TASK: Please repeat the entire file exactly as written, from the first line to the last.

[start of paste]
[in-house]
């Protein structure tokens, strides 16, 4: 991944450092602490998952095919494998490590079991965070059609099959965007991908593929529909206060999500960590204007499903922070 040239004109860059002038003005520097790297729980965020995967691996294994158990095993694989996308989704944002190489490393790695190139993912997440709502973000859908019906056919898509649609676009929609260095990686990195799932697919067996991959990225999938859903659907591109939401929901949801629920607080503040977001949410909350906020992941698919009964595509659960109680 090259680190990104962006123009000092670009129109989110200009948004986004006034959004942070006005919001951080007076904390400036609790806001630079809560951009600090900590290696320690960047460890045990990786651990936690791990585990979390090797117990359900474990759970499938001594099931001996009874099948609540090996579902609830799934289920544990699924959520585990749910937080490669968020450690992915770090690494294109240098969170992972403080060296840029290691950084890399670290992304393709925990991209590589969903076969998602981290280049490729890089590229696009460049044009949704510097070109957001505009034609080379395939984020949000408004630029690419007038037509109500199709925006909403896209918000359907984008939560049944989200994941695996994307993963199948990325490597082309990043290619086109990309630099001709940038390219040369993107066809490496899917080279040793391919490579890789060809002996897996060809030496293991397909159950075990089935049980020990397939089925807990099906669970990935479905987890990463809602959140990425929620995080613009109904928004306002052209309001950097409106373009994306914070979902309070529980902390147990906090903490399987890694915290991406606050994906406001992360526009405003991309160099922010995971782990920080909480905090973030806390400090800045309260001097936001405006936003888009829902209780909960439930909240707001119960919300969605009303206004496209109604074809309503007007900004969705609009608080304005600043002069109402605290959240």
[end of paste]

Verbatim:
[in-house]
């Protein structure tokens, strides 16, 4: 991944450092602490998952095919494998490590079991965070059609099959965007991908593929529909206060999500960590204007499903922070 040239004109860059002038003005520097790297729980965020995967691996294994158990095993694989996308989704944002190489490393790695190139993912997440709502973000859908019906056919898509649609676009929609260095990686990195799932697919067996991959990225999938859903659907591109939401929901949801629920607080503040977001949410909350906020992941698919009964595509659960109680 090259680190990104962006123009000092670009129109989110200009948004986004006034959004942070006005919001951080007076904390400036609790806001630079809560951009600090900590290696320690960047460890045990990786651990936690791990585990979390090797117990359900474990759970499938001594099931001996009874099948609540090996579902609830799934289920544990699924959520585990749910937080490669968020450690992915770090690494294109240098969170992972403080060296840029290691950084890399670290992304393709925990991209590589969903076969998602981290280049490729890089590229696009460049044009949704510097070109957001505009034609080379395939984020949000408004630029690419007038037509109500199709925006909403896209918000359907984008939560049944989200994941695996994307993963199948990325490597082309990043290619086109990309630099001709940038390219040369993107066809490496899917080279040793391919490579890789060809002996897996060809030496293991397909159950075990089935049980020990397939089925807990099906669970990935479905987890990463809602959140990425929620995080613009109904928004306002052209309001950097409106373009994306914070979902309070529980902390147990906090903490399987890694915290991406606050994906406001992360526009405003991309160099922010995971782990920080909480905090973030806390400090800045309260001097936001405006936003888009829902209780909960439930909240707001119960919300969605009303206004496209109604074809309503007007900004969705609009608080304005600043002069109402605290959240």